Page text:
Orel Hershiser - Hall of Fame?

by David Fleitz


It looks like the career of Orel Leonard Hershiser IV is finally over.

At the age of 41, Hershiser has completely lost it. He won only one game and lost 5 for the Dodgers this year, and in his last appearance he tied a major league record with four hit batters in a game. The worst of it is, he hit those four men in only one and two-thirds innings! After the game - in which Hershiser allowed eight earned runs and got only five outs - the Dodgers released him.

Now, assuming that Hershiser doesn't hook on with another team (and I don't think that even the Tigers could use him right now), we ask the question: does Hershiser belong in the Hall of Fame?

I can answer that with two sentences:

1) No, I wouldn't put him in, although

2) There are pitchers in the Hall of Fame (like Rube Marquard, for example) who weren't nearly as good as Hershiser.

I know that those statements seem to conflict, so let me explain.

I've always liked Orel Hershiser. He doesn't look like an athlete, and once when he appeared on TV, singing a hymn on the Tonight Show for Johnny Carson, he didn't act like he was all full of himself. It was good to see a genuinely nice, normal-looking guy succeed in baseball. I also liked him because he pitched in college for my alma mater, Bowling Green, though he only spent a year there.

Hershiser wound up with 204 major league wins, the 1988 Cy Young Award, a record of 59 scoreless innings pitched, and appearances in three World Series. Don Drysdale won 209 games, set the record of 58 scoreless innings that Hershiser broke, won the 1962 Cy Young Award, and pitched in four World Series. Drysdale is in the Hall of Fame. Should Hershiser be in as well?

Let's compare some stats:

             Won-Lost     Above .500  Cy Young   20-win       Shutouts
                                        Awards   seasons
Hershiser    204-150          +54         1         1            25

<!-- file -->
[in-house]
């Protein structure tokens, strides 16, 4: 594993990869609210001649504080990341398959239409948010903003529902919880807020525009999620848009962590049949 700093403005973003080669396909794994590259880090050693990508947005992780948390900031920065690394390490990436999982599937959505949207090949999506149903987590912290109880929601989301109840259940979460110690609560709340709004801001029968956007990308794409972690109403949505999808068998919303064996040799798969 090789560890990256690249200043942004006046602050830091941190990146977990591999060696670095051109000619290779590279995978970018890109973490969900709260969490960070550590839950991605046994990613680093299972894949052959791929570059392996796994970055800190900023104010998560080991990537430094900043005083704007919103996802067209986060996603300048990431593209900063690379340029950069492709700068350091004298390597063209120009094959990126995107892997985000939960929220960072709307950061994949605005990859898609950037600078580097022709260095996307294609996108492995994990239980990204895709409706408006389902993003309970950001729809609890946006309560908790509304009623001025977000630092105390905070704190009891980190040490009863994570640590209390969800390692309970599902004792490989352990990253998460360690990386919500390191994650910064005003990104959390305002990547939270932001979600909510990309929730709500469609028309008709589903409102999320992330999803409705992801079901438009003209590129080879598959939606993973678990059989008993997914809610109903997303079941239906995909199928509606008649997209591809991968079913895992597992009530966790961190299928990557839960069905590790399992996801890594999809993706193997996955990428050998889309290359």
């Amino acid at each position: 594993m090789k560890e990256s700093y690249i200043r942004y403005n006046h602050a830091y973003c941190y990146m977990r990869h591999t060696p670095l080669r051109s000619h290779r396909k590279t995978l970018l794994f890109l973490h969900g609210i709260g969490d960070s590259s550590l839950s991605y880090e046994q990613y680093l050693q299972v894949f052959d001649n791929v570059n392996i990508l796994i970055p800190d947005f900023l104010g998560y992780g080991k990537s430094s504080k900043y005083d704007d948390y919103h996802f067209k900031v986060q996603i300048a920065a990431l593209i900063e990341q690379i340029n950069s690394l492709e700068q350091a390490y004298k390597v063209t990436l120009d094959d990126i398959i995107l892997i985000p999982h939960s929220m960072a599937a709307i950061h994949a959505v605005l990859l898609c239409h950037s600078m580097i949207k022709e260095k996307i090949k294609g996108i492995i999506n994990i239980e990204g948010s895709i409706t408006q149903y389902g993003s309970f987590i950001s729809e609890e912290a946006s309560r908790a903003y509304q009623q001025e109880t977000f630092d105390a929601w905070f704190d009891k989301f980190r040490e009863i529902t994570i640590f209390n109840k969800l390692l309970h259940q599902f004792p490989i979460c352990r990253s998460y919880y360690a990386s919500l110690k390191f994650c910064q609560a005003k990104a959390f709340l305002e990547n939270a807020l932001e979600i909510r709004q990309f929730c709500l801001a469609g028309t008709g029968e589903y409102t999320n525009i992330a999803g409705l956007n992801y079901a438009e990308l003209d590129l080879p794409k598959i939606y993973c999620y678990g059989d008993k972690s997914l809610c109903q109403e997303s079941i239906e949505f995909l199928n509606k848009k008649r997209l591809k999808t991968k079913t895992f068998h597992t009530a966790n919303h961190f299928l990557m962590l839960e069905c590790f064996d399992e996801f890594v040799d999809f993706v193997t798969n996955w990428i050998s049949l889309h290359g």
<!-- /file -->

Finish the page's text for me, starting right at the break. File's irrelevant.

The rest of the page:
Drysdale     209-166          +43         1         3            50

Their won-lost records are similar, though Hershiser's is slightly better. However, Drysdale, who pitched from 1956 to 1969, threw twice as many shutouts, indicating his dominance.

Drysdale won only one Cy Young Award, but his teammate Sandy Koufax usually won it when he didn't. Also, there was only one award for the entire majors until 1967, when they began awarding one for each league.

Most importantly, arm problems ended Drysdale's career when he was only 33 years old. If he had pitched until age 41 like Hershiser did, he might have had a shot at 275-300 wins. Hershiser took a lot longer to accumulate roughly similar stats. So, Hershiser doesn't really compare to Drysdale.

Hershiser's stats also look similar to those of another Hall member, Hal Newhouser, who pitched from 1939 to 1955:

             Won-Lost     Above .500  Cy Young   20-win       Shutouts
                                        Awards   seasons
Hershiser    204-150          +54         1         1            25
Newhouser    207-150          +57         0         4            33

Newhouser didn't win the Cy Young because they didn't award it until after he retired. However, he was the MVP winner in 1944 and 1945. Also, Newhouser's career ended at age 34 due to arm problems, so he really doesn't compare to Hershiser, either.

Hershiser's stats are also similar to those of Lew Burdette (203-144), Eddie Cicotte (209-149), and nineteenth-century pitcher Silver King (206-152). None of these guys are in the Hall of Fame.

The Hall of Famer closest to Orel is Jesse Haines, who pitched from 1918 to 1937, almost all with the Cardinals:

             Won-Lost     Above .500  Cy Young   20-win       Shutouts
                                        Awards   seasons
Hershiser    204-150          +54         1         1            25
Haines       210-158          +52         0         3            23

Haines, who pitched until he was 44 years old, is one of the weaker Hall of Famers. The Hall of Fame's Veterans Committee put in a lot of guys who played for the Cardinals and Giants in the 1920s and 1930s, mostly because Bill Terry and Frank Frisch were on the committee at the time. Haines is in because, at the time of his election, he was the all-time Cardinals leader in wins. Of course, Bob Gibson soon passed him by a wide margin, and now Haines doesn't even hold that distinction.

Nowadays it takes a lot more than 204 wins to reach the Hall of Fame. If Don Sutton waited a while with 324 wins, then it appears that the bar has been raised for pitchers to get in the Hall, and Hershiser's 204 wins won't be enough. Bert Blyleven has 287 wins and he's not there yet. It appears that Hershiser won't make it, but he was a good guy who had a fine career.


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Created: 7/6/00 Updated: 7/6/00